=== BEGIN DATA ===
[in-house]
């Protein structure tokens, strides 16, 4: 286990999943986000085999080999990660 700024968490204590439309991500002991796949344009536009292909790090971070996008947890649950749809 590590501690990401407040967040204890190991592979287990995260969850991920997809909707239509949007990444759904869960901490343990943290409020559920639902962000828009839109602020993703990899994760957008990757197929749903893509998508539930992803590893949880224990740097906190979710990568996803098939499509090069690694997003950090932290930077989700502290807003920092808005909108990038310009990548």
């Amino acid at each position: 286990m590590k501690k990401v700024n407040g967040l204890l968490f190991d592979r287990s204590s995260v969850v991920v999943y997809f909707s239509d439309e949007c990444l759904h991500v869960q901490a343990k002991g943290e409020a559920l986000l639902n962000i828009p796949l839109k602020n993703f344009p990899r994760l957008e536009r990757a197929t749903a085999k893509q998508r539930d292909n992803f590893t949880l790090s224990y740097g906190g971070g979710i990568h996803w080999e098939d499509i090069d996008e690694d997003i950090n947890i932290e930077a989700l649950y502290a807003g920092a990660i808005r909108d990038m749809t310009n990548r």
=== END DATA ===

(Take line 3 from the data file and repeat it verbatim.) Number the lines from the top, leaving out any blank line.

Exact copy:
């Amino acid at each position: 286990m590590k501690k990401v700024n407040g967040l204890l968490f190991d592979r287990s204590s995260v969850v991920v999943y997809f909707s239509d439309e949007c990444l759904h991500v869960q901490a343990k002991g943290e409020a559920l986000l639902n962000i828009p796949l839109k602020n993703f344009p990899r994760l957008e536009r990757a197929t749903a085999k893509q998508r539930d292909n992803f590893t949880l790090s224990y740097g906190g971070g979710i990568h996803w080999e098939d499509i090069d996008e690694d997003i950090n947890i932290e930077a989700l649950y502290a807003g920092a990660i808005r909108d990038m749809t310009n990548r």